AP Photo/Craig Ruttle
Samuel Israel III, right, arrives at the United States Courthouse in New York, Monday,
April 14, 2008.

Was it Suicide, or Is Samuel Israel on the Run?

June 11, 2008 04:03 PM
by Cara McDonough
Police are searching for the hedge fund manager who abandoned his car by a New York bridge Tuesday instead of driving himself to prison.

30-Second Summary

Israel, cofounder of the Stamford, Ct. hedge fund Bayou Group LLC, was reportedly on his way to the Massachusetts federal prison to begin serving a 20-year sentence for defrauding Bayou investors of more than $400 million.

But when his abandoned car was found near the Bear Mountain Bridge with the message “Suicide is Painless” written on the windshield, it seemed he’d chosen to take his own life instead.

A body, however, has not been found, and officials believe there is a possibility that Israel could be on the run.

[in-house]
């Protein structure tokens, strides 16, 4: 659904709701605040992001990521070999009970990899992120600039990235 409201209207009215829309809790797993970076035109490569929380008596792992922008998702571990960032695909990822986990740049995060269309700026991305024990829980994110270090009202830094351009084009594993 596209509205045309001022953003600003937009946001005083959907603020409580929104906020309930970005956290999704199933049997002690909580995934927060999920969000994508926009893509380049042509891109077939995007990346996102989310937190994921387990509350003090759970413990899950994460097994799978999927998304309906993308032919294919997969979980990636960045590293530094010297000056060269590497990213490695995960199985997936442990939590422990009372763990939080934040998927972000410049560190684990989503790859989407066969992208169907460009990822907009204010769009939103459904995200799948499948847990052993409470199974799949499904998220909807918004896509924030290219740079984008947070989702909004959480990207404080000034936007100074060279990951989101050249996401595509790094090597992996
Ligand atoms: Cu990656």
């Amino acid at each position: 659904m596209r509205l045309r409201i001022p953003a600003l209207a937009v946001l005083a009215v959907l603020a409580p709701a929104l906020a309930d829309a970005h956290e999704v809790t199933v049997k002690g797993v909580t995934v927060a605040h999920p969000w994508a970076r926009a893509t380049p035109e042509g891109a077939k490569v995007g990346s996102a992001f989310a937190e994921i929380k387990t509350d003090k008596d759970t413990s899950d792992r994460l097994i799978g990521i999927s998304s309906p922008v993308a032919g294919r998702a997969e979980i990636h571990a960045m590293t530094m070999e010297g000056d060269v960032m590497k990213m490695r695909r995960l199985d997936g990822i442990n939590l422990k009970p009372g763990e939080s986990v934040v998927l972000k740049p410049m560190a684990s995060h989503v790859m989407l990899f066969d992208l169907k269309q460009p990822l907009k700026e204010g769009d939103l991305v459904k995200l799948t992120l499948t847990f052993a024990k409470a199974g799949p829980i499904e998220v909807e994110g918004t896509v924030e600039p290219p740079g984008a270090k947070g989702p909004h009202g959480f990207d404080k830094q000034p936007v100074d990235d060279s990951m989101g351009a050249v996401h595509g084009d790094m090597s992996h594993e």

“It looks like it could be either a suicide or a staged suicide, a fake suicide,” said police investigator Bruce Cuccia. “Without a body, we don’t have conclusive evidence either way.” Cuccia said that no one reported seeing a jumper Tuesday.

Israel, 48, along with Bayou chief financial officer Daniel E. Marino, pled guilty to fraud charges in September 2005. Israel had shut down the hedge fund only months before, admitting it was a fraud.

Following the public scandal, Marino, who was also sentenced to 20 years in jail, wrote a six page “suicide note and confession,” although he never followed through on his suicide threat. Authorities used the information in the letter in the ensuing investigation.

Police aircraft and boats were still searching the river Wednesday for Israel’s body.

Headline Link: The search for Israel

Background: Bayou’s fall and Marino’s unfulfilled suicide note

Related Topic: Other suicides related to financial scandals


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